Last weekend, the DFL held its annual state convention, at which time many of their elected officials spoke to the faithful. Mark Ritchie was one of those speakers:
On May 30,2012, a number of the DFL’s special interest allies filed a lawsuit with the Minnesota Supreme Court requesting the proposed Photo ID constitutional amendment not be allowed on the ballot this November. Here’s the description of their lawsuit:
In Supreme Court
League of Women Voters Minnesota;
Common Cause, a District of Columbia nonprofit corporation;
Jewish Community Action, a Minnesota nonprofit corporation;
Gabriel Herbers, Shannon Doty, Gretchen Nickence;
John Harper Ritten; and Kathryn Ibur, Petitioners
Mark Ritchie, in his official capacity as Secretary of State of the State of Minnesota, and not in his individual capacity, Respondent.
The way that last part is written caught my attention because of the way Ritchie was introduced at the DFL convention:
INTRODUCTION: He wants to talk with you today, Secretary of State Mark Ritchie.
RITCHIE: Thank you, everyone. I’m honored to serve you and all Minnesotans as your Secretary of State. But today, I’m here in my personal and passionate compassion as a social studies teacher.
That’s total BS. The DFL didn’t invite him to speak at their convention because he’s a social studies teacher. He wasn’t introduced as a social studies teacher. He was introduced as Minnesota’s Secretary of State. He was invited to speak because he’s, regrettably, the most hyperpartisan Secretary of State in Minnesota history.
Here’s part of what he said during his speech at the DFL convention:
Ritchie: I want you to go into your packets and get out this yellow sheet of paper that has the actual language of the proposed constitutional amendment dealing with elections…Today, we face the same opportunity to defend liberty and justice for all. Take that yellow sheet of paper out of your packet. Go while I read the four lines that matter in this proposed constitutional amendment. The first line says “All voters voting in person must present valid government-issued photographic identification before receiving a ballot.”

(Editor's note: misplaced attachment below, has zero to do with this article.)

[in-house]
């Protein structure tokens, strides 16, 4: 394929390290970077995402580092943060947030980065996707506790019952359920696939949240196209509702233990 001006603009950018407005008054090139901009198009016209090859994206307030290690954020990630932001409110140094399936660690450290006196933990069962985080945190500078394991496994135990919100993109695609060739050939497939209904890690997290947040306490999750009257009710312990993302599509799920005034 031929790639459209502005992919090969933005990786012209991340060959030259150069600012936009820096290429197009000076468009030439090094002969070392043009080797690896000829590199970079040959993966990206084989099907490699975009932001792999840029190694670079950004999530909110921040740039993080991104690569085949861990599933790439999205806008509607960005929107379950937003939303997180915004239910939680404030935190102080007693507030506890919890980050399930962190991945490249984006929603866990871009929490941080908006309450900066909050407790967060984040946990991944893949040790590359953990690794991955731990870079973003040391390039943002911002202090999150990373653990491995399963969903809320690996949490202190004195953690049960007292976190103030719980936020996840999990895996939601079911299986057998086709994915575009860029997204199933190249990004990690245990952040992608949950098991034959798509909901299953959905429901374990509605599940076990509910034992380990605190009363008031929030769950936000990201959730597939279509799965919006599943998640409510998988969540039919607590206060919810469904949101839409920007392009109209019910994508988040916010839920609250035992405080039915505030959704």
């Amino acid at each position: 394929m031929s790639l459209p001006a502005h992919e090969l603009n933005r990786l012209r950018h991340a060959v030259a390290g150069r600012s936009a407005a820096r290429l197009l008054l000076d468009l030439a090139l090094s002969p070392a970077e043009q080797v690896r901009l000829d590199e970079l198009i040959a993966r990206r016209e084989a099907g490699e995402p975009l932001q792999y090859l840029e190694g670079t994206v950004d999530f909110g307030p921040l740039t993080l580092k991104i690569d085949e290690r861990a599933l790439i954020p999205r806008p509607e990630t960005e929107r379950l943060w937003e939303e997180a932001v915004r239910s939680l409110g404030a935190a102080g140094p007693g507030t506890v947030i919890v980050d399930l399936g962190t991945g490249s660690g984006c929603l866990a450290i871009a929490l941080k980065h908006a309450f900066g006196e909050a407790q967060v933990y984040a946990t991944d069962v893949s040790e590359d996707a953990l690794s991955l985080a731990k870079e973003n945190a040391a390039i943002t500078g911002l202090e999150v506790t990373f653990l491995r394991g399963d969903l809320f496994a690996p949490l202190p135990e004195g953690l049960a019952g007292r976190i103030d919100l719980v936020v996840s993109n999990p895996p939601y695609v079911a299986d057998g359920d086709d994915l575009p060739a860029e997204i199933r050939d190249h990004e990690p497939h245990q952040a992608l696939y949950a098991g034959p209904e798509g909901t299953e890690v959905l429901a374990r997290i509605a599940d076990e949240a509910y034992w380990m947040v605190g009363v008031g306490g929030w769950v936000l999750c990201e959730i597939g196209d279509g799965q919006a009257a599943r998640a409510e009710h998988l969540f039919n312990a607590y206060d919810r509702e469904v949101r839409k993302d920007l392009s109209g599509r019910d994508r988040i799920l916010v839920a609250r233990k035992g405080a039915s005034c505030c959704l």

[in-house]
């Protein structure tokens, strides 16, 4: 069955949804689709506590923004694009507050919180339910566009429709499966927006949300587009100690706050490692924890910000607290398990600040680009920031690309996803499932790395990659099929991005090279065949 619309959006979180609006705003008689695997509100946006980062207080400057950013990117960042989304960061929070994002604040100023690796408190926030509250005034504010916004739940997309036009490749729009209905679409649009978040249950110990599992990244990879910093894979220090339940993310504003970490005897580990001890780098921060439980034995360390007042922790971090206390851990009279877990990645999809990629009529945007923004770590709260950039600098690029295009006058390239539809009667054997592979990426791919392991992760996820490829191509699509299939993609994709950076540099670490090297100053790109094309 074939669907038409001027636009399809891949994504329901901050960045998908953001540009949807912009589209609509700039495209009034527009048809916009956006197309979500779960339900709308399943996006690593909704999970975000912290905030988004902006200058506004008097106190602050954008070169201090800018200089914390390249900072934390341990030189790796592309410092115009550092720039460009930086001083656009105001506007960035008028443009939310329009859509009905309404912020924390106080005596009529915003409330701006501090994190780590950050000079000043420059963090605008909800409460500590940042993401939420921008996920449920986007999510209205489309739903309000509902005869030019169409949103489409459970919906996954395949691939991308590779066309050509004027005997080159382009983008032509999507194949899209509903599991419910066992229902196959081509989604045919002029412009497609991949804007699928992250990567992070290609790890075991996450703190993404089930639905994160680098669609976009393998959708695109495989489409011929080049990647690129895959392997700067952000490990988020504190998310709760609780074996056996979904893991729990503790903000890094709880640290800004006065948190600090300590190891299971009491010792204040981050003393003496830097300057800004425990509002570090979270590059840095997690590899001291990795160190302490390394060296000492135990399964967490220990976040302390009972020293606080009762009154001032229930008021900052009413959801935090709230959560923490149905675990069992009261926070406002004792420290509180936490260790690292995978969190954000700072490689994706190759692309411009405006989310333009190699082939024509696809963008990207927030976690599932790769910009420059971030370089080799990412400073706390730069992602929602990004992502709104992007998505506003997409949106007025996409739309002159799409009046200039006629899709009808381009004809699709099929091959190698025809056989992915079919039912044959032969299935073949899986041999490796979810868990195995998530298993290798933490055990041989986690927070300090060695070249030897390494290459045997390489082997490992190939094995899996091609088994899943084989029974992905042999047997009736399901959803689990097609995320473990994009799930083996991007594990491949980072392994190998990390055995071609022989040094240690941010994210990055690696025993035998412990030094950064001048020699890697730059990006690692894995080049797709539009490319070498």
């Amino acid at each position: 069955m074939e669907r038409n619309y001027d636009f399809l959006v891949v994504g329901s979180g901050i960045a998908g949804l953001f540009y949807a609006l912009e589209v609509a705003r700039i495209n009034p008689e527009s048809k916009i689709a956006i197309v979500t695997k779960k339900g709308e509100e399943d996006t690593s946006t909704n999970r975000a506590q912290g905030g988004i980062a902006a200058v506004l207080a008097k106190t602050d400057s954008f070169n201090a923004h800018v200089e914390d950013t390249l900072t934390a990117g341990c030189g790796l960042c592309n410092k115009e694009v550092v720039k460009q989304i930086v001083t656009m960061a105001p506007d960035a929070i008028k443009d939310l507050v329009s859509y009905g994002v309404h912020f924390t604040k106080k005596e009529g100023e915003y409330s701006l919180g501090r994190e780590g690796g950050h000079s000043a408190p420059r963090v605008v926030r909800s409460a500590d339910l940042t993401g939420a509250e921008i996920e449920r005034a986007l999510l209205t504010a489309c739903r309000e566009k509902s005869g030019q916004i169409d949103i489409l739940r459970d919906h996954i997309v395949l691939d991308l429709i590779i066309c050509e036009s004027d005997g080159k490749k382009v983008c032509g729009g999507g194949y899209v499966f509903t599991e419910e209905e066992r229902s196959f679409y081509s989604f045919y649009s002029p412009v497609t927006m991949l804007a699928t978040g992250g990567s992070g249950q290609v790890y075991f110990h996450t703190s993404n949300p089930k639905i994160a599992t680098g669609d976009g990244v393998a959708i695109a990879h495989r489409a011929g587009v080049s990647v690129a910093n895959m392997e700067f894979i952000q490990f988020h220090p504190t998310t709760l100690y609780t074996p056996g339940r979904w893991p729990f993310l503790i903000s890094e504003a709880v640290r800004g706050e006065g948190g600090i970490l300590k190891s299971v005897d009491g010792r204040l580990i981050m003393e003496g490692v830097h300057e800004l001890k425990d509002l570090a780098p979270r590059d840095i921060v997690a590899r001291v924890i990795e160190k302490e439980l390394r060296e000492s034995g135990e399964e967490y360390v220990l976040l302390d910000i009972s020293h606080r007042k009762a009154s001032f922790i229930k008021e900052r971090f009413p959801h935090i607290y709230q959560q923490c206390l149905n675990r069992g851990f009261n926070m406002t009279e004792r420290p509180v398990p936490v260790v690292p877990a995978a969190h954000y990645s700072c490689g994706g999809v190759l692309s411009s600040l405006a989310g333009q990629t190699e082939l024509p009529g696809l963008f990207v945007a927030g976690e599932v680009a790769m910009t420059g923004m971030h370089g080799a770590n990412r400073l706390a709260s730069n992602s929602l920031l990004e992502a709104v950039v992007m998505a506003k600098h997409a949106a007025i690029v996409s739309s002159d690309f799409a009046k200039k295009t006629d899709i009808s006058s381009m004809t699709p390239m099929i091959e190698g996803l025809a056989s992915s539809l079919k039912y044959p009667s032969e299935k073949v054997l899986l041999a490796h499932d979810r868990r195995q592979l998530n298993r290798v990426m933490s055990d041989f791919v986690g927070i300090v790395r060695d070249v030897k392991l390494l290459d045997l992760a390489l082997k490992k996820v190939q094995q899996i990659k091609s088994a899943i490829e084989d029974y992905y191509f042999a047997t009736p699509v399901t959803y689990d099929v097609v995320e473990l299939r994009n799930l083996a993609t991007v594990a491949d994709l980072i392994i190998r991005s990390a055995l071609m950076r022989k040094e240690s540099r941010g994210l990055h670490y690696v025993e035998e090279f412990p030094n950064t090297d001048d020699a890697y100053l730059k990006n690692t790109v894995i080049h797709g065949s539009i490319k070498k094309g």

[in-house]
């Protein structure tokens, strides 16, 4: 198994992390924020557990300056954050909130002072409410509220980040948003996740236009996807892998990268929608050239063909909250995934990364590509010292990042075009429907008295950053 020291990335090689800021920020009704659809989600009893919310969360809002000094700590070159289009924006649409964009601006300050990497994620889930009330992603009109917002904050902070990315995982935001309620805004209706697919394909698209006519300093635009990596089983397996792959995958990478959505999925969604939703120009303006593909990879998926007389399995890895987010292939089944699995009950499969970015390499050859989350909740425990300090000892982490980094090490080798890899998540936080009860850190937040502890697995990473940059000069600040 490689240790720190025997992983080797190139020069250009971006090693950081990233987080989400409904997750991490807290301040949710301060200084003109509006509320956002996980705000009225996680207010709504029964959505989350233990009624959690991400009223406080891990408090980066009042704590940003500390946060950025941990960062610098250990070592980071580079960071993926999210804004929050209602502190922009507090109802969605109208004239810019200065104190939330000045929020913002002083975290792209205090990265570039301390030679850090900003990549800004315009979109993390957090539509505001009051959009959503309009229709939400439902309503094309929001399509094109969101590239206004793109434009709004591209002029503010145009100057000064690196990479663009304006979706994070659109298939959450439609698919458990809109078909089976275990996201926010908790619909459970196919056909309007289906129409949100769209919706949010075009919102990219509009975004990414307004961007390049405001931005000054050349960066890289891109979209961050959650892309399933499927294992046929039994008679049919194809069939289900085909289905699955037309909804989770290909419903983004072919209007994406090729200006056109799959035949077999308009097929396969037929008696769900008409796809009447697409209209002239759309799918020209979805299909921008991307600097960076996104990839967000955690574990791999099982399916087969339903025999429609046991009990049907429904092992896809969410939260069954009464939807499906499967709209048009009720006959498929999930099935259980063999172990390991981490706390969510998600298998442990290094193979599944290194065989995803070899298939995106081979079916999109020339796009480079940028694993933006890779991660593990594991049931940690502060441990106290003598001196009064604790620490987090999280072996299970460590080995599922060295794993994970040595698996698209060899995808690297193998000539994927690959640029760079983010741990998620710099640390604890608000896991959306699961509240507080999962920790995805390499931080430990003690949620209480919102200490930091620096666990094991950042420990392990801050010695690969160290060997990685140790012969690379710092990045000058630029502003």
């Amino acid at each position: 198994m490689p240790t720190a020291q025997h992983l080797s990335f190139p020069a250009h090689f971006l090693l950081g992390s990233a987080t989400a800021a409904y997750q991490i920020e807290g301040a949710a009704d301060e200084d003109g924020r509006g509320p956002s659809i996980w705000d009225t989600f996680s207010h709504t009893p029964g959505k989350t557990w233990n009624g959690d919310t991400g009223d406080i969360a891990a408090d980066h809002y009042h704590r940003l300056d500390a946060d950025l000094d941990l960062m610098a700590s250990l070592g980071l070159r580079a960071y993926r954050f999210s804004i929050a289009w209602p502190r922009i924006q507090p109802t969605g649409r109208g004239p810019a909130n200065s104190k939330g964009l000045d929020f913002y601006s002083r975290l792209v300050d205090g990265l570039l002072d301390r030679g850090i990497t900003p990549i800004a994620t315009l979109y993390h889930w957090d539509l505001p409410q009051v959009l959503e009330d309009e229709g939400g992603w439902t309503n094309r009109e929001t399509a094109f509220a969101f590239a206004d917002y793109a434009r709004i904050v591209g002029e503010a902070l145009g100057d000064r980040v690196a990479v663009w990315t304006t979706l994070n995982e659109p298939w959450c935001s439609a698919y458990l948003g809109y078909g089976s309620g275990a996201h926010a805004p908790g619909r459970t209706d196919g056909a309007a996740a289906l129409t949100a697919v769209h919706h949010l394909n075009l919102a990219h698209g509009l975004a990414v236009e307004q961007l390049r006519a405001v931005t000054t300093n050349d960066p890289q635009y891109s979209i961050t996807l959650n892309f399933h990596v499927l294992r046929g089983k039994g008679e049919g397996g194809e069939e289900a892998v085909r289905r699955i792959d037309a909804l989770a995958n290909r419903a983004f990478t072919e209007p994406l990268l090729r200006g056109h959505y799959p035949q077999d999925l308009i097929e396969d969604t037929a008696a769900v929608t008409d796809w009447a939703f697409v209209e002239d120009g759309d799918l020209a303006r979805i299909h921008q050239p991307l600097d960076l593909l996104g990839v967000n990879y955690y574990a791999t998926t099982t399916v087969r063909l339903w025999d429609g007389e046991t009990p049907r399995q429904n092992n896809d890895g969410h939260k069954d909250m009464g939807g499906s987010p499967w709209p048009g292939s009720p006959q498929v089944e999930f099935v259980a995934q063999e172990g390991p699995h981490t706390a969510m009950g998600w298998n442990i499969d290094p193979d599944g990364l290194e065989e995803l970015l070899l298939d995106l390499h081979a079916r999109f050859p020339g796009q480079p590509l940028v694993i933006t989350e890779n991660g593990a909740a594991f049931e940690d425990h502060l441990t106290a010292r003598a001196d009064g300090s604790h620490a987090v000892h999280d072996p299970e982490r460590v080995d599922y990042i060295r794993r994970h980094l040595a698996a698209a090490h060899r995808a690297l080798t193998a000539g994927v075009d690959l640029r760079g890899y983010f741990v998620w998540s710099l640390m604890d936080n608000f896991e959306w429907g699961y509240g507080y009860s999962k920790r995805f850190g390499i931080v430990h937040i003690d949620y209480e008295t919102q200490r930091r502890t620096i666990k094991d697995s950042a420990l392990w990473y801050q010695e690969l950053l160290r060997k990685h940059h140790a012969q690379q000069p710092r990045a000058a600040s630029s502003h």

That’s all voters. This is in the Constitution. Every other state that has debated Photo ID has always exempted military voters, absentee voters, the Amish, people with religious objections.
Other states like Alabama and Mississippi and Indiana have exempted people with disabilities, senior citizens. In this proposal, there are no exemptions. It’s in the Constitution forever. It is an affront to us to put this in front of the public.
That hyperpartisan rant calls into question Ritchie’s ability to defend the right of the legislature to put a constitutional amendment on the ballot.
Ritchie expressed his disdain for the proposed Photo ID constitutional amendment in plain-spoken terms. He said that it’s “an affront to us to put this in front of the public.”
Though he claimed that he was saying this as a social studies teacher, that isn’t a credible statement because he was introduced as Minnesota’s Secretary of State. Whenever he speaks in public, he’s recognized because he’s Minnesota’s Secretary of State.
On May 15, Ritchie spoke to the Stearns County commissioners about the proposed Photo ID amendment. Again, he was introduced as Minnesota’s Secretary of State. Again, he specifically ranted about what a terrible idea the constitutional amendment was.
Did Ritchie cross a line? I’ll let the legal eagles decide that. Can he be trusted with passionately arguing that this constitutional amendment be put on this November’s ballot? I don’t see how after this weekend’s partisan diatribe.